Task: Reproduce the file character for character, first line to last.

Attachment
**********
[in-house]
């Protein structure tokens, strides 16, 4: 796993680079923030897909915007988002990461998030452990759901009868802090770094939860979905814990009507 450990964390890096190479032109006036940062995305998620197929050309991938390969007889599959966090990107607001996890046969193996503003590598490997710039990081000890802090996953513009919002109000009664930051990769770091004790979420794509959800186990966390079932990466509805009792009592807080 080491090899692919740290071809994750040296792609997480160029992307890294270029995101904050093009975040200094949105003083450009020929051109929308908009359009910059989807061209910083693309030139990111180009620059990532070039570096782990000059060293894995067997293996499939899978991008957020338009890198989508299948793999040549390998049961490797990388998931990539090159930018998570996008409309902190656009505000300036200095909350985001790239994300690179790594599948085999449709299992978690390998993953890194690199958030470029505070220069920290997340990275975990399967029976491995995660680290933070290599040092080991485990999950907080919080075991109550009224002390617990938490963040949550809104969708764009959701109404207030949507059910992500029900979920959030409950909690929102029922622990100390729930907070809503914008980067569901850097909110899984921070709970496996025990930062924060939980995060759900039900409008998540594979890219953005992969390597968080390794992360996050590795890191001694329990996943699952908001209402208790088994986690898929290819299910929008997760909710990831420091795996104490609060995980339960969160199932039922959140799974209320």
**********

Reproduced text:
[in-house]
């Protein structure tokens, strides 16, 4: 796993680079923030897909915007988002990461998030452990759901009868802090770094939860979905814990009507 450990964390890096190479032109006036940062995305998620197929050309991938390969007889599959966090990107607001996890046969193996503003590598490997710039990081000890802090996953513009919002109000009664930051990769770091004790979420794509959800186990966390079932990466509805009792009592807080 080491090899692919740290071809994750040296792609997480160029992307890294270029995101904050093009975040200094949105003083450009020929051109929308908009359009910059989807061209910083693309030139990111180009620059990532070039570096782990000059060293894995067997293996499939899978991008957020338009890198989508299948793999040549390998049961490797990388998931990539090159930018998570996008409309902190656009505000300036200095909350985001790239994300690179790594599948085999449709299992978690390998993953890194690199958030470029505070220069920290997340990275975990399967029976491995995660680290933070290599040092080991485990999950907080919080075991109550009224002390617990938490963040949550809104969708764009959701109404207030949507059910992500029900979920959030409950909690929102029922622990100390729930907070809503914008980067569901850097909110899984921070709970496996025990930062924060939980995060759900039900409008998540594979890219953005992969390597968080390794992360996050590795890191001694329990996943699952908001209402208790088994986690898929290819299910929008997760909710990831420091795996104490609060995980339960969160199932039922959140799974209320």